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What's the difference between a server build and a PC build? - Page 2

post #11 of 20
@OP

The main difference between a server build and a PC/workstation build is the usage requirement, and the hardware spec list follows the requirement. For example, a workstation will have a 27" flat panel screen and a high-powered graphics card, a server won't. A server will be housed in a rackmount case, a workstation won't.

The universal requirement of a server is that it serves as central point for data, or a central access point for a service such as printing or a web application.

For your client, obviously you're looking at a file server. Since this is for your client's business, I suggest ECC memory and therefore an Intel Xeon or AMD Opteron CPU. Being a fileserver, you don't need a hugely powerful CPU or gobs of memory (unless you're using ZFS filesystem).

I suggest a SuperMicro motherboard which supports the CPU and RAM.The storage topology should be either RAID 5 or RAID 6, depending how much capacity you need and how many drives are involved. A low-powered Xeon and 4GB of RAM will suffice, but if you choose to run a non-windows OS, you could probably get away with 2GB (unless your running FreeNAS with ZFS).

OS-wise, you have many choices. If the server is to be used exclusively for file storage, then something like FreeNAS, NexentaStor or OpenFiler can be used. If you want more generalised capabilities, then Windows Server 2008 R2, RedHat Enterprise Linux 6, Ubuntu Server 10.04 LTS, or SUSE Enterprise Linux.

The biggest thing here is support (i.e. what happens when things go wrong). Hardware wise it's safer to go with a brand label such as HP or Dell, but if you choose to build it yourself then use as few names as possible to minimise incompatibilities. For example:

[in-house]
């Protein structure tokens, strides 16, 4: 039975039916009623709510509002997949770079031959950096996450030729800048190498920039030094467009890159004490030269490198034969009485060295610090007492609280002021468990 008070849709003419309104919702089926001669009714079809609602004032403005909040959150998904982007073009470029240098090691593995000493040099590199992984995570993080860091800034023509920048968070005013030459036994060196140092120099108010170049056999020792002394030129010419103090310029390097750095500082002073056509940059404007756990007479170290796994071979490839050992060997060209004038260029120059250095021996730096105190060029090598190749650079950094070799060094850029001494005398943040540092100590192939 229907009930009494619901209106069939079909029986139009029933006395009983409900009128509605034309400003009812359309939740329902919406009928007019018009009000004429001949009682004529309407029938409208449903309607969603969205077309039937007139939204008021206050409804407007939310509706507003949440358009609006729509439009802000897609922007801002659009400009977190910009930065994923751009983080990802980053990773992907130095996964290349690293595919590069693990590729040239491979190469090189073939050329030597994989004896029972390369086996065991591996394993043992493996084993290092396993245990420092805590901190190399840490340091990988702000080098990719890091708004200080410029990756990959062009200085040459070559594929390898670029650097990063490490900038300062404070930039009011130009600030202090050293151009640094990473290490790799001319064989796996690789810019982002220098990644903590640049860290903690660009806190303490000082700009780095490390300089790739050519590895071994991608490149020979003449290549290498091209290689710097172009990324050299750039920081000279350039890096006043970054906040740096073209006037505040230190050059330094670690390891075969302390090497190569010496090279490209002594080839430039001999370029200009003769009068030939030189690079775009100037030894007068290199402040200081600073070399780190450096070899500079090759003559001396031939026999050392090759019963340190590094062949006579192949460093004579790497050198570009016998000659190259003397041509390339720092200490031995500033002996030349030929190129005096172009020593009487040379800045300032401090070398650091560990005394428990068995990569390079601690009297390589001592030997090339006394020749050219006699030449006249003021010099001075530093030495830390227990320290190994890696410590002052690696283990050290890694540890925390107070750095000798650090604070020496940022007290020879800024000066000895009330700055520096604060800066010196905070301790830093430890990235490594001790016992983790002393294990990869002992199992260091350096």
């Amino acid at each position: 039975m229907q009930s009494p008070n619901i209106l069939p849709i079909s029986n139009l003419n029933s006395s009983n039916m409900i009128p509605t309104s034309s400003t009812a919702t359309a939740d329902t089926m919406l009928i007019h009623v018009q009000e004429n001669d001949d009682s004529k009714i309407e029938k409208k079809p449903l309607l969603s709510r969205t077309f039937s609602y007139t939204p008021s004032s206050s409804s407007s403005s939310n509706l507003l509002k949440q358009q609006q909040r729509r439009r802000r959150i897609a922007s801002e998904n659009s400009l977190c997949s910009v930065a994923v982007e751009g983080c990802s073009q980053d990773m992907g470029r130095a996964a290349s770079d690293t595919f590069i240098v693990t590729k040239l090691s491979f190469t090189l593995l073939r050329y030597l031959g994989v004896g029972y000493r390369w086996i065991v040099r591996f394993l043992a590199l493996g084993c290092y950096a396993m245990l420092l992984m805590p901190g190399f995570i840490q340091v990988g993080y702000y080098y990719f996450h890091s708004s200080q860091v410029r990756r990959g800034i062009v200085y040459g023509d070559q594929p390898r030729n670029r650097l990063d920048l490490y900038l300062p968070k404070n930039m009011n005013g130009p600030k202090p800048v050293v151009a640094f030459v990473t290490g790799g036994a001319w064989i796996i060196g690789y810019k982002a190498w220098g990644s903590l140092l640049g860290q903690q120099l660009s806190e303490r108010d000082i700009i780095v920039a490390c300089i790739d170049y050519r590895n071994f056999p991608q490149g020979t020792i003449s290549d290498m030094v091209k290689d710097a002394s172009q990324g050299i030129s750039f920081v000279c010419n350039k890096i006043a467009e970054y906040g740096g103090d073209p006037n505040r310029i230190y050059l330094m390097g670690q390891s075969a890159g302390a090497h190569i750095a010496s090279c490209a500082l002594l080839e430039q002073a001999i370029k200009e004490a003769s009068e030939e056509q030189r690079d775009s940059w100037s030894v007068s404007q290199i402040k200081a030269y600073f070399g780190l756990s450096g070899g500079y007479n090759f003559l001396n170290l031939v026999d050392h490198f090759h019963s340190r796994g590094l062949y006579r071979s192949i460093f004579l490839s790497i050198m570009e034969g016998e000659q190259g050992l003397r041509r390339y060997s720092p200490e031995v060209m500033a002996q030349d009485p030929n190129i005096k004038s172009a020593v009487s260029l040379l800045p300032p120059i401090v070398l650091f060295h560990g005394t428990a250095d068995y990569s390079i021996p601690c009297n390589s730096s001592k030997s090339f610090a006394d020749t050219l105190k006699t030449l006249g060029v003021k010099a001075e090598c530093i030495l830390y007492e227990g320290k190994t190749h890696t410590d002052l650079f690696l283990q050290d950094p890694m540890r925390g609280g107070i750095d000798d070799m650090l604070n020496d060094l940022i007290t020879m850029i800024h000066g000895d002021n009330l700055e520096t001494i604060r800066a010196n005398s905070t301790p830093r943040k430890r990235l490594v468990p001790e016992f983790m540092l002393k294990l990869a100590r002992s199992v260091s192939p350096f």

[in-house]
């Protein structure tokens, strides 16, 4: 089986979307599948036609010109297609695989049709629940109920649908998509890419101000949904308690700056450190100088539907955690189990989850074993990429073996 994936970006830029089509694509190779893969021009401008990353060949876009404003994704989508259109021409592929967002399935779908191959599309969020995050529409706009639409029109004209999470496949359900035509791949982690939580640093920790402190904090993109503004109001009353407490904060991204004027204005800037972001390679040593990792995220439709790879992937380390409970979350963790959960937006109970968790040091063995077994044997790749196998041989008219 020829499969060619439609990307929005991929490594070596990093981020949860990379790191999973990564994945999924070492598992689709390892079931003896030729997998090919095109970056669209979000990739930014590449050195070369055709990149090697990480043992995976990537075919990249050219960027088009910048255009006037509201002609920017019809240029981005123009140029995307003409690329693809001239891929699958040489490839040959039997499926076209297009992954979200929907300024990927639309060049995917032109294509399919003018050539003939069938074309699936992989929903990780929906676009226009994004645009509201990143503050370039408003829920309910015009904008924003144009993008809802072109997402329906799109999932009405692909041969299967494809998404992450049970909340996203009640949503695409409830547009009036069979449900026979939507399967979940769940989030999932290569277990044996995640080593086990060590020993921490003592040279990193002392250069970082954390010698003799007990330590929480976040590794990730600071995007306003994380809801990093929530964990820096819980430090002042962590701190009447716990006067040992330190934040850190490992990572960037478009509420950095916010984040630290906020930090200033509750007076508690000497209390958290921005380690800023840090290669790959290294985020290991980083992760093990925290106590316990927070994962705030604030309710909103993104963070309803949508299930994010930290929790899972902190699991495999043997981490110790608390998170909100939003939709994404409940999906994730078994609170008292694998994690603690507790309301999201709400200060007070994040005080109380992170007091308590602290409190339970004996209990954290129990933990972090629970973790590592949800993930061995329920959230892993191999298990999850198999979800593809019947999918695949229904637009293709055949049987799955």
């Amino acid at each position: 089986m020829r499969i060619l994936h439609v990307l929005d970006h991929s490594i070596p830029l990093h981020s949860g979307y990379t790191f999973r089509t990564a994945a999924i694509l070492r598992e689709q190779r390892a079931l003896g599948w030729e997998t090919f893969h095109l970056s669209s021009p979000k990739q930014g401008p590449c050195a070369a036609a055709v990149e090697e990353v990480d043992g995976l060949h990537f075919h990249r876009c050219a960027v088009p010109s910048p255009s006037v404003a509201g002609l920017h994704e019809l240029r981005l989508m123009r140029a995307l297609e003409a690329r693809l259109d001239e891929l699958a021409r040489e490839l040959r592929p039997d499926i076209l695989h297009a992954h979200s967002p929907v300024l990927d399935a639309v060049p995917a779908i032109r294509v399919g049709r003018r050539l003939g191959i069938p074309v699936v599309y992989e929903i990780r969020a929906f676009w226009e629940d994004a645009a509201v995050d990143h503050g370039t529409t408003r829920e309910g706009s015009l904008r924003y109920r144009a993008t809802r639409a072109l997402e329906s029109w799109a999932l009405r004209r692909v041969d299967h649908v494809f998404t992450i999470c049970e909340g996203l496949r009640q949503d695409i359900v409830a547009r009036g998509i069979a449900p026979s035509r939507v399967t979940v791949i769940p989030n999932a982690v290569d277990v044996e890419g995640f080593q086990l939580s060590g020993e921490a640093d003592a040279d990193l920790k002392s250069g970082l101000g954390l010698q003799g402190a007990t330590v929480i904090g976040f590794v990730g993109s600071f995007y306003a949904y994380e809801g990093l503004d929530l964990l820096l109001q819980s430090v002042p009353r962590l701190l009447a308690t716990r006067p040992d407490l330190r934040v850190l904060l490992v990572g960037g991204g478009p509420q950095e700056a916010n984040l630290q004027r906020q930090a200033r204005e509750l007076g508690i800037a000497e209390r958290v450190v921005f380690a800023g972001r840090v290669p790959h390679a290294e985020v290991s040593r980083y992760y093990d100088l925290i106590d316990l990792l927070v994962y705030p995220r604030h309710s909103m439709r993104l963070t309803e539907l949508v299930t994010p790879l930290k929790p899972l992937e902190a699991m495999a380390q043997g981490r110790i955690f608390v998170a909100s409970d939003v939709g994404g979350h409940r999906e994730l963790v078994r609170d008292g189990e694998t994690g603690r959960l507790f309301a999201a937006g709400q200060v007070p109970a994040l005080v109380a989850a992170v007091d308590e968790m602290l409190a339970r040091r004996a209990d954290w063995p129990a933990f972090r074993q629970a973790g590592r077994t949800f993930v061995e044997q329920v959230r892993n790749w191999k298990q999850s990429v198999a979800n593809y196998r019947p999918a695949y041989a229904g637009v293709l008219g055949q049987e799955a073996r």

CPU: AMD or Intel (duh!!)
RAM: Kingston or Crucial
Motherboard: SuperMicro
Storage Controller: On-board or SuperMicro
Storage: Western Digital RAID Edition or Hitachi UltraStar
Network: On-board, Intel or SuperMicro
Case: SuperMicro

By the way, what's the budget?
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post #12 of 20
Quote:
Originally Posted by Gunmetalz View Post

The server would handle e-mail, backup each employee's personal work files (~ 500 GB of data) as well as hold all of the business' CAD project data (~1 TB currently, grows as projects are added).
There are 10 employee computers on the network, each of which will need access to the server. Not sure what "network load" entails, assuming you mean trafficking between server and client. If so, the employees currently leave their stations at night and the server backs up the data overnight for them to work the next day and repeat the process. About 100 - 150 GB of data are transferred overnight. I doubt it takes very long.
My client has requested remote access, but their current server allows for remote access and they are comfortable with using one for local data and the other for remote data.
I am doing this as a learning experience. This client trusts me personally and understands that I have never had experience with servers before. I requested this project to get my feet wet so that I can add servers to my portfolio and to increase my revenue in the future. I will be performing this task for free in return for this opportunity. Any additional information you would like to add would be appreciated, as you seem to know what you are doing. Thanks

LOL, I know enough that I don't want to do business servers smile.gif.

If your doing it to learn and the client understands that, that is great, but make sure you have everything backed up.

A good start is what are they currently using for their server needs? If they are happy with what they have and are looking to upgrade from that it does make it easier to figure out.
Edited by blupupher - 2/17/12 at 10:44am